Andy Goldstein told the story at a DECUS LUG meeting some years back
that VMS Developers had thought about doing Mount Verification well
before they got around to implementing it. When one of their VMS
programmers took the system disk off line by mistake, that programmer
got the assignment to write mount verification !

Larry Kilgallen

Richard D. Piccard

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Oct 6, 1998, 3:00:00 AM10/6/98
to

I don't know how many times he told that story, so I may have heard it
at a different DECUS, but the way I recall it was that they were at that
time about halfway through the VMS re-build for the next test version,
at a time when the fastest VAX took a couple of days to build VMS, and he
took out the unit number plug (remember those). So the whole group of
developers was dead in the water.

Andy, do we remember this correctly?

RDP

--
==================================================================
Dick Piccard Academic Technology Manager
pic...@ohiou.edu Computer Services
http://oak.cats.ohiou.edu/~piccard/ Ohio University

Jerry Leichter

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Oct 6, 1998, 3:00:00 AM10/6/98
to koe...@bessta.gsfc.nasa.aspm.gov
| >VMS (I think that was a late
| >V2 or early V3 release, so MV is nothing new!) saved another day ...
| >
|
| Mount verification was not part of VMS 2.

Agreed. In fact, I well recall the scenario described in an earlier
note (user bumps into the write-protect button on an RM03). This was a
VMS V2.4 (I think - close to that, anyway) system, and there was no
mount verification. A quick crash resulted.

(Conversely, you haven't lived 'till you've seen VMS power recovery. We
had a quick power glitch on the same 11/780. CPU dies; power to memory
stays. System re-boots. Console terminal - and every terminal on the
system - re-types the last prompt and most characters typed in response
- especially nifty to see and hear on the old LA hard-copy terminals.
Everything continues pretty much from where it left off. You never get
to see that these days, since systems tend to have full power backup, so
they don't reboot at all, or no separate power for the memory, so they
reboot cold.)

For those who don't remember the RM03, it had a hardware design flaw:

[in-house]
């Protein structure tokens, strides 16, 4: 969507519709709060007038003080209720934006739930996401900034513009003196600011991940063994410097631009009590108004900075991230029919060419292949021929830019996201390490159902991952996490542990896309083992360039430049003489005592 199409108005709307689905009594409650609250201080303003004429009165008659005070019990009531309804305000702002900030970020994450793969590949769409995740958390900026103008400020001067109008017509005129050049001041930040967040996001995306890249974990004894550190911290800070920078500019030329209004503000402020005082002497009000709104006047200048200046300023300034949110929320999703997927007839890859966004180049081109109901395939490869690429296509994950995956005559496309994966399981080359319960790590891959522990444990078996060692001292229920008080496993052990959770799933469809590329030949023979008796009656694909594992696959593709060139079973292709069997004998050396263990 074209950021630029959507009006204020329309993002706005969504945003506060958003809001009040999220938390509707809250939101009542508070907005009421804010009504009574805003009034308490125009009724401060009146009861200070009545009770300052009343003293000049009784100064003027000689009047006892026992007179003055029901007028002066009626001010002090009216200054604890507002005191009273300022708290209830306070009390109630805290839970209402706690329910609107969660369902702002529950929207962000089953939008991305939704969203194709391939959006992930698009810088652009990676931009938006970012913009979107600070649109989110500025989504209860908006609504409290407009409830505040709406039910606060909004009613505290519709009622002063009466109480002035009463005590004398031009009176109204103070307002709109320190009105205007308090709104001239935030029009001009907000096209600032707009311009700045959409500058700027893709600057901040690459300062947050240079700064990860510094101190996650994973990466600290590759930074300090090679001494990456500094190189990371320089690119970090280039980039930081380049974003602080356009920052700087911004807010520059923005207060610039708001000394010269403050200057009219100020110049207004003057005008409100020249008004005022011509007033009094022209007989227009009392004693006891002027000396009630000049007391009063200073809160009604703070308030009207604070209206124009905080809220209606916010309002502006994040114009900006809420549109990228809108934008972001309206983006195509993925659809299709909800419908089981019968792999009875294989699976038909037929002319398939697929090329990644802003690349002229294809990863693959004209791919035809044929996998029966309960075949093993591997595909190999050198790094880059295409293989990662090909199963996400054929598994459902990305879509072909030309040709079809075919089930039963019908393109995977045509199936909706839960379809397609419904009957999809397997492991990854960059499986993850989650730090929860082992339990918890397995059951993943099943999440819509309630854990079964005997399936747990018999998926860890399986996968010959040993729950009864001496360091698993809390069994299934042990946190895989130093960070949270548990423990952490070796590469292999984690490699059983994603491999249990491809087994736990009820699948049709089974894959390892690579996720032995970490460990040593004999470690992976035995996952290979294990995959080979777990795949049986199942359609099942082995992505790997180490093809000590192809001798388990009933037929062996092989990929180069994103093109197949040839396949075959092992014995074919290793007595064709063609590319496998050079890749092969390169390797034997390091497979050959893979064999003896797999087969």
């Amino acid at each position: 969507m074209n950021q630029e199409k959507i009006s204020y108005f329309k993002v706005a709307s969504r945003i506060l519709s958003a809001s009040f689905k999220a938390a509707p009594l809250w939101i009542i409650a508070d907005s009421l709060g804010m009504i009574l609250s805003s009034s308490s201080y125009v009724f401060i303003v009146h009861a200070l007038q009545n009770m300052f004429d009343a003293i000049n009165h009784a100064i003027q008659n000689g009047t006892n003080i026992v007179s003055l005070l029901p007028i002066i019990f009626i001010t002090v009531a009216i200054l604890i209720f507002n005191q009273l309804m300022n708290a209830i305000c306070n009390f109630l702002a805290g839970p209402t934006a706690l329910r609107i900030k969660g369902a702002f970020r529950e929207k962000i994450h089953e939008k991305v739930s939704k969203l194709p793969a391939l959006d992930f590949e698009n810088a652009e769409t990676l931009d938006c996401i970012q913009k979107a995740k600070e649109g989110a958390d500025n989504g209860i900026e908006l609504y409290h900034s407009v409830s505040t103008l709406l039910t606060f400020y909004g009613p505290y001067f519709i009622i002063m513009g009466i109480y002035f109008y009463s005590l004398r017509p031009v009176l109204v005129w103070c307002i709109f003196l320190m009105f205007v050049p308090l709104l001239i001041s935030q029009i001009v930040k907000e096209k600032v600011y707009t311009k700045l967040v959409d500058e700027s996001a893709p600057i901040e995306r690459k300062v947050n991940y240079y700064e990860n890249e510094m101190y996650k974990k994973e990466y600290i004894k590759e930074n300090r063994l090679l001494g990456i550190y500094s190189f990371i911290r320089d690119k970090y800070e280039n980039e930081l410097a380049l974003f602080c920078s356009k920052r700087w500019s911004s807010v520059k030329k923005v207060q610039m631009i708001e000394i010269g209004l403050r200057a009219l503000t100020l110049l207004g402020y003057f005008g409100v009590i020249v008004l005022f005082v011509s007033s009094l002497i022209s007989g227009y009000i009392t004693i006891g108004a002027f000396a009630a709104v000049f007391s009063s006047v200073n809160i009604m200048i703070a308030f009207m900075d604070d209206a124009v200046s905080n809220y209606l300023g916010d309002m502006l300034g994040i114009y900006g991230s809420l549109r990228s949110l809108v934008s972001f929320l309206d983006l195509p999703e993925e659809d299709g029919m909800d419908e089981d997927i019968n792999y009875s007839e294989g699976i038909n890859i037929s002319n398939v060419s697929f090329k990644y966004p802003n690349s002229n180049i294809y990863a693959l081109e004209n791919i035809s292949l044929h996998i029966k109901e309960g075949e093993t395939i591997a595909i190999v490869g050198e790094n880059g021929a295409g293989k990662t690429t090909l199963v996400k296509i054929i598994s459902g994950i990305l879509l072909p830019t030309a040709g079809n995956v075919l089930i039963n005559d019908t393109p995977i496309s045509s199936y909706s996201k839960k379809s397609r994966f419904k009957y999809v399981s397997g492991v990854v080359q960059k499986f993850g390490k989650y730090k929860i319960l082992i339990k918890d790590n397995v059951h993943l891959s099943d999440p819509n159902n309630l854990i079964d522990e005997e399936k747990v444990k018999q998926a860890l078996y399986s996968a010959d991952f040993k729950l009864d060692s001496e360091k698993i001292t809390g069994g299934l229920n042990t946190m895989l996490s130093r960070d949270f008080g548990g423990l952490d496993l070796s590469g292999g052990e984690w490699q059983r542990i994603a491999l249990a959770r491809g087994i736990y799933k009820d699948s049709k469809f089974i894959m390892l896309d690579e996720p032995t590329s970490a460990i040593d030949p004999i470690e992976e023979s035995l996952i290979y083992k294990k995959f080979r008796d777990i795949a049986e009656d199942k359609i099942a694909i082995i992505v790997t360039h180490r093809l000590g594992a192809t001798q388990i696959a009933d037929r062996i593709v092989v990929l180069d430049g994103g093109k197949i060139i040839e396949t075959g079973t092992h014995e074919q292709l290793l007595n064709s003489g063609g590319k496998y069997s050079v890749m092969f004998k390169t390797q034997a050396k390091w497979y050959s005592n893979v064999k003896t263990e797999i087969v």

There were a series of indicated lights and buttons in an inset area at
the top front, but the inset wasn't quite deep enough, and the spring
and travel distance of the switches were very small - you could easily
trigger them by just brushing against the drive. I complained to our
hardware people, and learned that they had a whole project to come up
with a little plastic box with a spring-loaded cover that would fit into
the inset and protect the buttons. They had a project plan, engineering
drawings ... and a schedule that would have the first ones available in
about 6 months. So ... I took an old box, cut out a piece of cardboard,
cut a window in the middle (so you could see the indicator lights, and,
with a bit of duct tape, made a quick cover.

Everyone liked the "Leichter ECO" so much that it was applied to all
RM03's as they came through the door. The idea spread to other labs at
DEC from there. (The plastic box never got built.)

-- Jerry

Geoff Roberts

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Oct 7, 1998, 3:00:00 AM10/7/98
to

zes...@my-dejanews.com wrote in message <6vcg66$lv9$1...@nnrp1.dejanews.com>...

>In article <3618DE0C...@star.enet.dec.com>,
> co...@star.enet.dec.com wrote:
>> Arne Vajhøj wrote:
>>
>> > when I got power back on the system, then it continued fine,
>> > no loss of data (transactions to a RDB database !). VMS
>> > mount verification handled it just fine...
>>
>> Mount Verification is your friend.


AMEN!

I had a situation once where we had a momentary power failure, the UPS
inside the Vax 6310 kept the system running, but the
HSC50 that hosted ALL the drives rebooted immediately. There was an FTP
session open downloading something from somewhere at
the time. Mount verify brought all the drives back up when the HSC came
back on line (this takes a good ten minutes, it boots off tape)
then there was a flurry of disk activity, and all returned to normal. Even
more impressive was the fact that it kept the ftp session alive, buffering
the data as it came in, and writing it to the drive when it "reappeared", so
the ftp session, which finished downloading while the drives were still
offline, completed normally and didn't need to be redone.

Anyone want to try something like that on an NT box?? No?? Wonder why?

Just my 2c worth


Cheers

Geoff Roberts
Computer Systems Manager
Saint Mark's College
Port Pirie, South Australia
geof...@stmarksx.ppx.catholicx.edux.aux
Spam countermeasures,
remove the x's from email address before using

zes...@my-dejanews.com

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Oct 7, 1998, 3:00:00 AM10/7/98
to
In article <361A76...@smarts.com>,

Jerry Leichter <leic...@smarts.com> wrote:
> | >VMS (I think that was a late